Review – Green Valley #2 (Image Comics)

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Click to enlarge

Publisher: Image Comics (Skybound imprint)
Writer: Max Landis
Artwork: Giuseppe Camuncoli (pencils), Cliff Rathburn (inks), Jean-Francois Beaulieu (colours)
Release Date: 9th November 2016

The first issue of Green Valley introduced us to the Knights of Kelodia, four legendary heroes who, while becoming more than a little weathered after their years of heroic shenanigans, are still more than capable of doing what they do best.  The style and panache with which our quartet managed dispatch a horde of four hundred bloodthirsty barbarians – not to mention the wonderful banter between the members of the team along the way – made them an instantly likeable group.  However, things ended rather badly at the end of the issue (to say the least), with the aforementioned barbarians exacting their revenge in the most brutal, gut-wrenching way possible.

This second chapter sees some of the unpredictability that writer Max Landis promised from the series, as – rather than plodding on into a somewhat clichéd tale of revenge and retribution – we instead leap a year forward into the future to see how the shocking events of the first issue have affected the Knights.  Once again, the characterisation by Landis is absolutely spot on, with the Knights now barely held together by their oath to one another, in spite of being fractured, broken and – in the case of Berthwald – borderline suicidal.

All too often in fantasy comics – and fantasy writing in general – there’s a risk that the scale of the story can sometimes overshadow the characters, making them feel like leaves being swept along in the narrative current. Not so here though, as Landis does a fantastic job of ensuring that we actually care about these four men, making the larger story feel almost secondary to their relationships with one another and how they goad, irritate and ultimately support each other throughout this traumatic period in their lives.  There’s clearly still a thoroughly intriguing ‘big picture’ to come, but I’m genuinely thankful that Landis has used these first two issues to cement the group as individuals – and as a makeshift family – before pushing forwards too quickly.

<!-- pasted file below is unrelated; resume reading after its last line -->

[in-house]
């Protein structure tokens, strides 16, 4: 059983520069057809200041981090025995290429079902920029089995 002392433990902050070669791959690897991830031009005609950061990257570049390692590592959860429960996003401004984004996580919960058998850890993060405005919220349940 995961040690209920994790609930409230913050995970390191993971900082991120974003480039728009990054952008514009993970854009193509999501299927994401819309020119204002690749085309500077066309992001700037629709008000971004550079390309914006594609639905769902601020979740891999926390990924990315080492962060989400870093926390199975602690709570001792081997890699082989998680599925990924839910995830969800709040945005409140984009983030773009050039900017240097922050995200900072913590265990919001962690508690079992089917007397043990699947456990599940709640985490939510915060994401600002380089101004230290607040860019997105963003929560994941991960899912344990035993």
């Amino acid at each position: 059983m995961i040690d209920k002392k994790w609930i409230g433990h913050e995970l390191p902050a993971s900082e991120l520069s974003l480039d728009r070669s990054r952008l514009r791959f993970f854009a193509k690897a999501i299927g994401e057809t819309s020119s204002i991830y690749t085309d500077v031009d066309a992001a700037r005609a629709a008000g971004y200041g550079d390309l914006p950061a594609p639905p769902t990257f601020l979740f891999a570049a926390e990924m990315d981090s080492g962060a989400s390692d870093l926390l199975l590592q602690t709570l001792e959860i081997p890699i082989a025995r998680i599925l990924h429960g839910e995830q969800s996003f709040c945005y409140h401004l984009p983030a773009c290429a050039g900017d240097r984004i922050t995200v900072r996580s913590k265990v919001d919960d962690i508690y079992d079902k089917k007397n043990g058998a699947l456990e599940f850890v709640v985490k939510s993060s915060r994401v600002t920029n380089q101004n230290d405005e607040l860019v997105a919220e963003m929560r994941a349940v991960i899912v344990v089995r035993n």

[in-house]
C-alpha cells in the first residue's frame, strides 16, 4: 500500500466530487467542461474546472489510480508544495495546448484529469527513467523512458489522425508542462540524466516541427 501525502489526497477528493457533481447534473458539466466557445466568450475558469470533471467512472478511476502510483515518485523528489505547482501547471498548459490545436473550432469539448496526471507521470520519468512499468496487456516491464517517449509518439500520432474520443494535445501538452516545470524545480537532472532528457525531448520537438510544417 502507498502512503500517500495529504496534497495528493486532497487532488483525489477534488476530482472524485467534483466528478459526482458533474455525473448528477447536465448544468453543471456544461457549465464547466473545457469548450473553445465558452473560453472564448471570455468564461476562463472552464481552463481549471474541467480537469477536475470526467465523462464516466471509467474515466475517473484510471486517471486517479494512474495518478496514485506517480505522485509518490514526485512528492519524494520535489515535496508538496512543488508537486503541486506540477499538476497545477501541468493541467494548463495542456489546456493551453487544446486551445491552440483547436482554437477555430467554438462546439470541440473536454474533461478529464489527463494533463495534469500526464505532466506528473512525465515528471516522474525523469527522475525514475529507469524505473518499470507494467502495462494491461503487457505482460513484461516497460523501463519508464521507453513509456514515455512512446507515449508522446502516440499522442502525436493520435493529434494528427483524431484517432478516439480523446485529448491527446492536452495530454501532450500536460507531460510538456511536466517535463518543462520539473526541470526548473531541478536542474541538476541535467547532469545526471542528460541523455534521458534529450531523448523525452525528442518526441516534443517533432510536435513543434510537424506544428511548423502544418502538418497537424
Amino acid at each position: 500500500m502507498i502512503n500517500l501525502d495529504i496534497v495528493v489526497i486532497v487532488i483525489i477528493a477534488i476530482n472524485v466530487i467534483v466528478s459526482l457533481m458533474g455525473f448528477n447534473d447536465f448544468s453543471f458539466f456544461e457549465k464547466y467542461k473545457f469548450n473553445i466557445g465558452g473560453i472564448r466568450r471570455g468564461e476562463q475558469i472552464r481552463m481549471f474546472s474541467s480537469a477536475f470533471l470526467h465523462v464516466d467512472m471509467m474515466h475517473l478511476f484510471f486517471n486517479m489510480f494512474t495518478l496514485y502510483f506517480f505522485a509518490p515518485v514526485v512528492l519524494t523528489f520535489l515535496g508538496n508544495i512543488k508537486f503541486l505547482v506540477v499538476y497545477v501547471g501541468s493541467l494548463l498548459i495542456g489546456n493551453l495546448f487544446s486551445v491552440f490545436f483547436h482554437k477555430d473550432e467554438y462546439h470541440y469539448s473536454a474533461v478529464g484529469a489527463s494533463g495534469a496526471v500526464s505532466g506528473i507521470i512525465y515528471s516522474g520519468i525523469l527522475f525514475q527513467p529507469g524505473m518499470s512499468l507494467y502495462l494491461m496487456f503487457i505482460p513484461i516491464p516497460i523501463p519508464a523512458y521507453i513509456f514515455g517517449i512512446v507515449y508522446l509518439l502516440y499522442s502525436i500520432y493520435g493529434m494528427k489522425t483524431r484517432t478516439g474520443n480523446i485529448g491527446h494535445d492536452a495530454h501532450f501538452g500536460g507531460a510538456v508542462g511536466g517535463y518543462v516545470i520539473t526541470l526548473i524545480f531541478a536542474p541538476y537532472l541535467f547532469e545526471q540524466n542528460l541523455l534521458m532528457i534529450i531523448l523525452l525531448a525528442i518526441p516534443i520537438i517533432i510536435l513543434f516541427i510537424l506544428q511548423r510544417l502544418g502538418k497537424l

The artwork is wonderfully polished, with Giuseppe Camuncoli’s detailed, expressive pencils, Cliff Rathburn’s confident inks and Jean-Francois Beaulieu’s rich colours combining to give the series a wonderful aesthetic that really fits the tone of Landis’ story.  The closing pages in particular are a thing of beauty, with a gradual reveal courtesy of some inventive page layouts leading to a shocking splash page that – as I mentioned above – definitely hints at a more fantastical slant to the series as it progresses.  The artistic team also deserve extra credit for the subtle changes made to the design of the lead characters during the gap between the first and second issues, with an even more world-weary, frazzled and frustrated look to our heroes a year down the line.

While this second issue doesn’t necessarily have the same razor-sharp banter or emotional gut-punch of the first, it still goes a long way towards establishing these interesting, three-dimensional characters and laying the groundwork for what promises to be a thoroughly entertaining series.  Oh, and if the final pages are anything to go by, the fantastical aspect of this fantasy series may be about to take center stage in a major way.  That said, knowing Landis and how closely to his chest he’s playing this one, I wouldn’t want to put money on predicting just where this story is heading.

Rating: 4/5.

ceejThe writer of this piece was: Craig Neilson-Adams (aka Ceej)
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